Little Bundle, Big Bills

April 4th, 2017 by Bunch & Brock

Having a baby is an extraordinary and exciting time. The energetic buzz surrounding a new family member can put a person on cloud nine. The snuggles, the giggles, and each precious moment fills your heart with a kind of warmth that’s hard to describe. It’s also very exhausting to have a new baby and it can be a difficult adjustment, especially if you’re already on a tight budget. According to the U.S. Department of Agriculture, a middle income family can expect to pay more than $233,000 over the first 18 years of the child’s life, which doesn’t include college. Tack on an extra $157,000 to $355,000 for that.

There are ways to make this work though, that don’t include undue stress and guilt. Humans have been raising children since before the days of game consoles and $150 sneakers. Think of it this way: it’s not like you need hundreds of thousands of dollars available the day the child arrives. The research group Hamilton Project estimates that a parent with a bachelor’s degree is likely to make anywhere between $800,000 and $2,000,000 during their careers, and a high school graduate may make approximately $580,000. So, when you consider what’s coming in, what’s going out seems a little more manageable.

Regardless, it’s easy to get caught up in the basic costs of a decent standard of living, especially if you have more than one child or a limited income. For example, the choice to leave a job and stay home with a child can cost a parent to lose precious dollars in retirement and social security savings. If you’re in the planning phase of growing your family, saving money is the best way to avoid the sting of financial strain and potential bankruptcy. To save in the years before getting pregnant, it may be wise to maximize 401Ks or IRAs. This way, if income becomes a cause for concern, you can dial back your contributions for a couple of years without feeling like you’re depriving your retirement savings.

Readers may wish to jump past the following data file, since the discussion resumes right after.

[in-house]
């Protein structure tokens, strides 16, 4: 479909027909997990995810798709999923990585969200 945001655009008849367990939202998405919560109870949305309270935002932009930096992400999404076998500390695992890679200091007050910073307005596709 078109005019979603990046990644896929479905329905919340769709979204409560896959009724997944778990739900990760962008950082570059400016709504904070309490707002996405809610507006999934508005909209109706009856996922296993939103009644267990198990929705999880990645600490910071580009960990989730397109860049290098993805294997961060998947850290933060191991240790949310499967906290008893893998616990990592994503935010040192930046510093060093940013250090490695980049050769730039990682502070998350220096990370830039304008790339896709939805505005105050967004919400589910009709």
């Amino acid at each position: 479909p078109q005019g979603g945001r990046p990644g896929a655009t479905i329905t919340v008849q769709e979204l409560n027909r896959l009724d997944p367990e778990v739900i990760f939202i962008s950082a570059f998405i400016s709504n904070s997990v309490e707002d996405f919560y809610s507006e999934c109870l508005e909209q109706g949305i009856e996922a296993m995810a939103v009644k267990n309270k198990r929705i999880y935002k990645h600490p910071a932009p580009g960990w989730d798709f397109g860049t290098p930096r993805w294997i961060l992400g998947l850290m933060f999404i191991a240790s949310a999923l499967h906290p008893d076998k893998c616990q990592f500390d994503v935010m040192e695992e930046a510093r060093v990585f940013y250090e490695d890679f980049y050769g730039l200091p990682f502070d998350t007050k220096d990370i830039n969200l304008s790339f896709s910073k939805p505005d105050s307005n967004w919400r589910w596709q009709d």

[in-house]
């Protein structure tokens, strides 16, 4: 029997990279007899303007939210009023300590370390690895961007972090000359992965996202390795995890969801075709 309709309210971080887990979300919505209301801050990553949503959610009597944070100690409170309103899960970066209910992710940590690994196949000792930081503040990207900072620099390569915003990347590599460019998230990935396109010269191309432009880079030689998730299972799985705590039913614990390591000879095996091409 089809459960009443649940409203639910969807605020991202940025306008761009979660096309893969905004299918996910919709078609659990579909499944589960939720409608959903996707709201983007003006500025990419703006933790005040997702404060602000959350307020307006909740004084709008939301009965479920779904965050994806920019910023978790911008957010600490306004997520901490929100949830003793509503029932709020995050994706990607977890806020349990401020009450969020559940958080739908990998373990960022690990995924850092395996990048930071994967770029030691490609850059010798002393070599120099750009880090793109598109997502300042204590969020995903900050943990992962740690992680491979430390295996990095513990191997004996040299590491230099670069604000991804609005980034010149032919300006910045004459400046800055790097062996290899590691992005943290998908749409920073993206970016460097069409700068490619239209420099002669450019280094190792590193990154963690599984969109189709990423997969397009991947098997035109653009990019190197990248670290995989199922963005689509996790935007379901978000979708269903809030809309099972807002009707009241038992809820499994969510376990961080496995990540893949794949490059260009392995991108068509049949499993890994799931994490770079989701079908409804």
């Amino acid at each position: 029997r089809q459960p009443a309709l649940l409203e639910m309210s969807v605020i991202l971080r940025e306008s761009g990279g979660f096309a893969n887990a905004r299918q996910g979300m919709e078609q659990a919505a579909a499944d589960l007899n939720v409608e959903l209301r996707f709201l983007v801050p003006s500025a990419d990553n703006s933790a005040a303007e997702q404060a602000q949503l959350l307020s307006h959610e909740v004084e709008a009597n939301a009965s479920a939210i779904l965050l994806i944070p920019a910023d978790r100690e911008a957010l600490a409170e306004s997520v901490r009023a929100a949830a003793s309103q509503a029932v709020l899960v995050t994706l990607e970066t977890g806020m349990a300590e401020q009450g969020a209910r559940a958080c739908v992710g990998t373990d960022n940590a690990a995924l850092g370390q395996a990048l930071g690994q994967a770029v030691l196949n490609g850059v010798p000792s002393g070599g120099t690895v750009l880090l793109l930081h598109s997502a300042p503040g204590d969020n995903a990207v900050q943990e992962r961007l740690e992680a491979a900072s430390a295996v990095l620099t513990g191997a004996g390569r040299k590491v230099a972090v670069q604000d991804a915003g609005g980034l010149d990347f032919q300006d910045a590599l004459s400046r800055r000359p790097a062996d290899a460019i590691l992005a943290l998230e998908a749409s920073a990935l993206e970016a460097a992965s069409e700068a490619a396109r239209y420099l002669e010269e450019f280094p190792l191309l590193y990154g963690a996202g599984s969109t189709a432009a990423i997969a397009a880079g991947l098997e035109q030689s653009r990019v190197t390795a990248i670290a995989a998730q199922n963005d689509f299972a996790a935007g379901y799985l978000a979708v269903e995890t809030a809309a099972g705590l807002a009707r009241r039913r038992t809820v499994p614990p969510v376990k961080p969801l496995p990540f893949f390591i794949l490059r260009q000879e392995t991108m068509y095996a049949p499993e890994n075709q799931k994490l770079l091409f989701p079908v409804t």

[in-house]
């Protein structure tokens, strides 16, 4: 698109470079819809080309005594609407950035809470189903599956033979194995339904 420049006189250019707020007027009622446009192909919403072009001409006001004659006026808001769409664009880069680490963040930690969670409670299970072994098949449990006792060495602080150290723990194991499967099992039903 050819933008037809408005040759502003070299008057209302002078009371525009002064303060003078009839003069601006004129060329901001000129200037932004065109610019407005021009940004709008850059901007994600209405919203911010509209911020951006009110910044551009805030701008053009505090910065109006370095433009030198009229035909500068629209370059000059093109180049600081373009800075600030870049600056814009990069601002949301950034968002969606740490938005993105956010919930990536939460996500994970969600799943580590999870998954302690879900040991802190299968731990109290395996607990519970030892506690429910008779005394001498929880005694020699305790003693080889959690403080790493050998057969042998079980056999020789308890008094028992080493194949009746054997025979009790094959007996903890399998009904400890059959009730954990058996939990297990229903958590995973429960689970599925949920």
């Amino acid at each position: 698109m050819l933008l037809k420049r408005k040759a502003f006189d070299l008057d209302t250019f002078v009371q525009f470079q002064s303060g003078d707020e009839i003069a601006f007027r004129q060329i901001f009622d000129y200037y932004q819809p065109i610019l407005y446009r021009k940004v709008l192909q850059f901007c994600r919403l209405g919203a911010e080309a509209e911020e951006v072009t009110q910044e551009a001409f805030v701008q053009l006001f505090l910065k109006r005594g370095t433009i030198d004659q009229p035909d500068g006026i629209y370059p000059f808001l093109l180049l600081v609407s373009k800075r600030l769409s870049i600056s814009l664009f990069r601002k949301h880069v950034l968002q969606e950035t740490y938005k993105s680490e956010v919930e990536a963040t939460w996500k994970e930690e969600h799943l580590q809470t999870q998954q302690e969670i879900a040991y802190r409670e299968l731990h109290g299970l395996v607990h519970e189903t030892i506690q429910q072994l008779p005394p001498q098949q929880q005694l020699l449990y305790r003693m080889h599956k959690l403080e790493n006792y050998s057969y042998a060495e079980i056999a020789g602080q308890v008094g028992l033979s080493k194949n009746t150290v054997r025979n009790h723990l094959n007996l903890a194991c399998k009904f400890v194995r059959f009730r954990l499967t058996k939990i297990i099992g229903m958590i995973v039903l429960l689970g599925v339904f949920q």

Another thing to do is challenge yourself to live below your means for a while. This isn’t possible for all families, but if both parents are working, try putting away all or part of one person’s income each month. Putting aside $1,000 each month adds up incredibly quickly, and you’ll likely find yourself being able to suddenly afford daycare or preschool when the time comes. Doing this also establishes different spending habits. Another good idea is to delay the purchase of a new home. Moving into a bigger, more expensive home might be a good long-term decision, but a new, larger mortgage payment on top of everything else you have going on usually puts couples on the fast-track to Stressville – and sometimes even bankruptcy.

If you don’t have tons of time to plan, here are some more tips to help you save:

  • Instead of buying new equipment such as cribs, swings, toys, and clothes, borrow from friends and family (but be sure to check they are safe to use).
  • When buying clothes and toys, stick to mostly gender-neutral colors, so that you can easily re-use the items for future children.
  • Sit down and review all the money you have coming in and all the bills you owe. Even putting away just $25 each week from a paycheck adds up to $100 at the end of the month. Do that for a year and you’ve suddenly saved $1,200.

Having a baby should be a joyful experience, and some wise financial decisions can help make that happen. At Bunch & Brock, we know it can be hard to get out of debt and even harder to save, but with more than 35 years of experience in the state of Kentucky, we have helped many people develop the best plan for their situation. To get started, or if you have any questions about this topic, call us at 859-254-5522 or fill out this online form.